Like Barrow, other conservative Democrats are sure to find themselves under pressure by even more progressive groups on gun issues. But it is difficult to see how dramatically changing their position on gun control -- to support a ban on assault weapons, for example -- could help them electorally in 2014.

Expanded background checks could gain support from many in the gun owners’ rights community, including the NRA, but an assault weapons ban seems unlikely to pass Congress. Proposals to limit the size of clips could put conservative, pro-gun Democrats in a more awkward position.

The overall gun control debate poses another problem for Democratic strategists, who must recruit in and win rural districts that they have lost over the past two cycles, as the national party (and particularly the Democratic Congressional Campaign Committee) struggles to find a path back to 218 seats.

“Those seats aren’t coming back with more progressive or liberal gun control talking points,” said the Southern Democratic strategist, pointing to losses of long-held Democratic seats in North Carolina, Kentucky, Oklahoma and Indiana in 2012. “People that think it doesn’t matter in a lot of ways don’t have a true pulse of the district.”

Nonetheless, national Democrats have embraced the president’s proposals, while their GOP counterparts in the campaign world have stayed strikingly more silent.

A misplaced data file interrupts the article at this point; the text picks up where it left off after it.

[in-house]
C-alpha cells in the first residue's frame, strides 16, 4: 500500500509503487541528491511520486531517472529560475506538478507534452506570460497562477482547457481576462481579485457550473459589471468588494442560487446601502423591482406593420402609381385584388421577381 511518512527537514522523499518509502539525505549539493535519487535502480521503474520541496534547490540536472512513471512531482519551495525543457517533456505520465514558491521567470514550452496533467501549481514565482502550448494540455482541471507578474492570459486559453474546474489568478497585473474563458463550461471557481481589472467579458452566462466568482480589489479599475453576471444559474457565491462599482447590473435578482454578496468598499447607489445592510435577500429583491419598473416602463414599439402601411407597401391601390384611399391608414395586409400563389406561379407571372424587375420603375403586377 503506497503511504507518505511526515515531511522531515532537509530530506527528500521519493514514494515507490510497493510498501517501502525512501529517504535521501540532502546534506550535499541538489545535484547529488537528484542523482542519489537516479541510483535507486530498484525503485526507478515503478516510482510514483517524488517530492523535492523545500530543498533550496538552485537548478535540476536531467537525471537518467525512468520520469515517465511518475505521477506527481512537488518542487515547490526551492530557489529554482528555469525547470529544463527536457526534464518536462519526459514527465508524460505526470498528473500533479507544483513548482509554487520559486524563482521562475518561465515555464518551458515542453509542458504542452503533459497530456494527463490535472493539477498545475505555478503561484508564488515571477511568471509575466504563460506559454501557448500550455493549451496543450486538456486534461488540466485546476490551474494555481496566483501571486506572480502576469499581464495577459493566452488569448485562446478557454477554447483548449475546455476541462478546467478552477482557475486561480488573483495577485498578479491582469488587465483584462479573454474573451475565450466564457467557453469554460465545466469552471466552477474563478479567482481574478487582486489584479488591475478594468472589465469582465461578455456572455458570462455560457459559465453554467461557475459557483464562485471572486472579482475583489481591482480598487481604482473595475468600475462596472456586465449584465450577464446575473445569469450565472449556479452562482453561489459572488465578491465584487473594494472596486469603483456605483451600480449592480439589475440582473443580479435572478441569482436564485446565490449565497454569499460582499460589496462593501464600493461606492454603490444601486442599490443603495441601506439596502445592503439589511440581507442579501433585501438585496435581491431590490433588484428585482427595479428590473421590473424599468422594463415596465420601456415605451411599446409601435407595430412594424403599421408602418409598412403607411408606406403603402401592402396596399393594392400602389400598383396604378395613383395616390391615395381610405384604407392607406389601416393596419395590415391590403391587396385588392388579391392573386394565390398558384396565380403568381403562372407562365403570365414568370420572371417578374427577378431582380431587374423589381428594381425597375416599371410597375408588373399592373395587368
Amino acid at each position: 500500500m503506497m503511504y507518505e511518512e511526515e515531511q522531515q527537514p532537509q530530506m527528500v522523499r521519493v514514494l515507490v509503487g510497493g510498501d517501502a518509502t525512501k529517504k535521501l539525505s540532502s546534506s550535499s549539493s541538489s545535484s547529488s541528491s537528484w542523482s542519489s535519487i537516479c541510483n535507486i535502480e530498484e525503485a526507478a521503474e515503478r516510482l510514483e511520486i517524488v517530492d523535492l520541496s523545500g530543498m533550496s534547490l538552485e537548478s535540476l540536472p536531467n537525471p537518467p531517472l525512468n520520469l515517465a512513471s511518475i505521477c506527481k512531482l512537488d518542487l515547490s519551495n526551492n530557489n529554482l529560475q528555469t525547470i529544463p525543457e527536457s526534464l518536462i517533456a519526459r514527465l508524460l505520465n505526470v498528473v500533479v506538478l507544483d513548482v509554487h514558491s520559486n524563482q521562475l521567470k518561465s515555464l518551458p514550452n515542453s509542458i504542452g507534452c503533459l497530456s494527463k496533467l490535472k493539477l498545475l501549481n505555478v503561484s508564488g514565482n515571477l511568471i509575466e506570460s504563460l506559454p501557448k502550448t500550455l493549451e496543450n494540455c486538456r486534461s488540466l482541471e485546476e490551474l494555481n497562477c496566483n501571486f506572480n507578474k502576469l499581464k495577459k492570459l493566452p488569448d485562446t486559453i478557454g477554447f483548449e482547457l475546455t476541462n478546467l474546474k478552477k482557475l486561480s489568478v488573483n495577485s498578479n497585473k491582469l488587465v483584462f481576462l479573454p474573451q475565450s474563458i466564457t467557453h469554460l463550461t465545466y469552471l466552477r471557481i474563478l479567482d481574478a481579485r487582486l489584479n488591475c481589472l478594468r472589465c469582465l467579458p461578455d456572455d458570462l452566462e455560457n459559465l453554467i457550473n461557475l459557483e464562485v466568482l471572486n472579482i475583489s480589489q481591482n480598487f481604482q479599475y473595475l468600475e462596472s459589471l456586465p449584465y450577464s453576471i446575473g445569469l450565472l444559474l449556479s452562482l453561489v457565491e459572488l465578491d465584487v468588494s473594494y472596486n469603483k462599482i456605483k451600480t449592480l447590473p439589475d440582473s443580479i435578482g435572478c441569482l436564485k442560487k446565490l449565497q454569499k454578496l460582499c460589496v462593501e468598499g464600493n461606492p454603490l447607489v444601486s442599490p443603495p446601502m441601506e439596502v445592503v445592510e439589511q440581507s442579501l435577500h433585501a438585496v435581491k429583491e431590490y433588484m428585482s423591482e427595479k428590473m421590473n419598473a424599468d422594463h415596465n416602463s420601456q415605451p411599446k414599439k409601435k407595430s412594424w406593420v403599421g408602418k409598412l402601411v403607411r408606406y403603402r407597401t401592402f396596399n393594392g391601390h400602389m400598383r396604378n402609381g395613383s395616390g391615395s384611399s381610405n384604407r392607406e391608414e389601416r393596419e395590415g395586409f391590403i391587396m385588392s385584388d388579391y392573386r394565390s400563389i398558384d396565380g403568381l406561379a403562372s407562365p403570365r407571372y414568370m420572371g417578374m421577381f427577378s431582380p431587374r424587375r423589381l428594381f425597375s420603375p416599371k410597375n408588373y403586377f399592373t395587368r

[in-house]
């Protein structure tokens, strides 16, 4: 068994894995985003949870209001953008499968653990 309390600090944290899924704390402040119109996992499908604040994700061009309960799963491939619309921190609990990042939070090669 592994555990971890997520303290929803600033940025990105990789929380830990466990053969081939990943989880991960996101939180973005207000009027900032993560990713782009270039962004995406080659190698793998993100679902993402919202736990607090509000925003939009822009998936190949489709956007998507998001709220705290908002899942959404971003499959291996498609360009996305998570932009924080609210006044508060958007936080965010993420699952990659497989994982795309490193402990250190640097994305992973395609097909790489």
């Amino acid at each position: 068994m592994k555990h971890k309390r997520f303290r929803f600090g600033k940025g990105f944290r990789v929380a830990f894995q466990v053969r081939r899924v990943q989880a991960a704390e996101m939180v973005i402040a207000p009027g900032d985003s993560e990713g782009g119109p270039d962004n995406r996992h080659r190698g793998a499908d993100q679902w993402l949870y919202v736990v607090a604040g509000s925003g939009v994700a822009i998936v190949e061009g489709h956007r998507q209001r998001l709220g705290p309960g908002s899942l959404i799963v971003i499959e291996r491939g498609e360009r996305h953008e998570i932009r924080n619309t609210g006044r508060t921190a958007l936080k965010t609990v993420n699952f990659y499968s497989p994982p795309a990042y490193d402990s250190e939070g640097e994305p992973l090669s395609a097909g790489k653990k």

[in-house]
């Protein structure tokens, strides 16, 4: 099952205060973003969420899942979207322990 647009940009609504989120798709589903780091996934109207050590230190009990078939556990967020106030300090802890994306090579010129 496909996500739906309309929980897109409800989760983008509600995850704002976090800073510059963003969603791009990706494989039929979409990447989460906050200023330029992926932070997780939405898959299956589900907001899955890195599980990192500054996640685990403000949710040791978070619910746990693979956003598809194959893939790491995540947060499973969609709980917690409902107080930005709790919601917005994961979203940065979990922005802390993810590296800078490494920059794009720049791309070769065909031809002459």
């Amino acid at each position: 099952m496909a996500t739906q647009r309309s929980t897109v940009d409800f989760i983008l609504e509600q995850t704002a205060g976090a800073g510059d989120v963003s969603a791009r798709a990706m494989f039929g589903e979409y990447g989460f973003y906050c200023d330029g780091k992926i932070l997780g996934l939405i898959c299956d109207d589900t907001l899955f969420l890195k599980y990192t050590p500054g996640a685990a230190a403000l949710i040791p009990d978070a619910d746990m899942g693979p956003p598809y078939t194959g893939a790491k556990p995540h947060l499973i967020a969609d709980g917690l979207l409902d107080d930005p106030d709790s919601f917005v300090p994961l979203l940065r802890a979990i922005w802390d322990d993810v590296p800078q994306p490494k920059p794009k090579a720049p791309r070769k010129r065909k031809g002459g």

Just the day after President Obama put forward his recommendations on gun control, House Minority Leader Nancy Pelosi penned an email for the DCCC, encouraging supporters to sign the campaign committee’s petition to “take on gun violence.” DCCC Executive Director Kelly Ward chimed in with a similar message to the group’s fundraising email list.

National Democratic operatives privately acknowledge they expect certain members to distance themselves from gun control measures, as they have all along, and they won’t receive pressure to vote a certain way from them. But that doesn’t stop outside groups, such as CSGV, from weighing in.

Gone largely unnoticed was that the NRCC hasn’t issued any statements or fundraising emails on the gun issue, even with some of their members already coming out against parts of the proposal, particularly an assault weapons ban or magazine limitations. But some more moderate, suburban Republicans, including Pennsylvania Reps. Patrick Meehan and Mike Fitzpatrick, have said they will support closing loopholes for background checks.

Republican strategists don’t plan to make it a key argument, realizing that even some of their more moderate members, atop Democratic target lists, may need to vote differently than Republicans from Tennessee or Texas.

The tenor of ads may have to change after Newton -- just as partisan jabs and talking points did after the Tucson shooting that seriously wounded former Rep. Gabrielle Giffords (D-Ariz.) and killed six others. But that detente was short lived, and predictable rancor is sure to follow if gun control legislation moves forward.

But what it does mean is that Democrats opposed to the proposals must remember that they will have to face voters next year, and they can use their differences with the national party in establishing a reputation for political independence. That is especially true the further back the horrible events in Newtown look in the rearview mirror.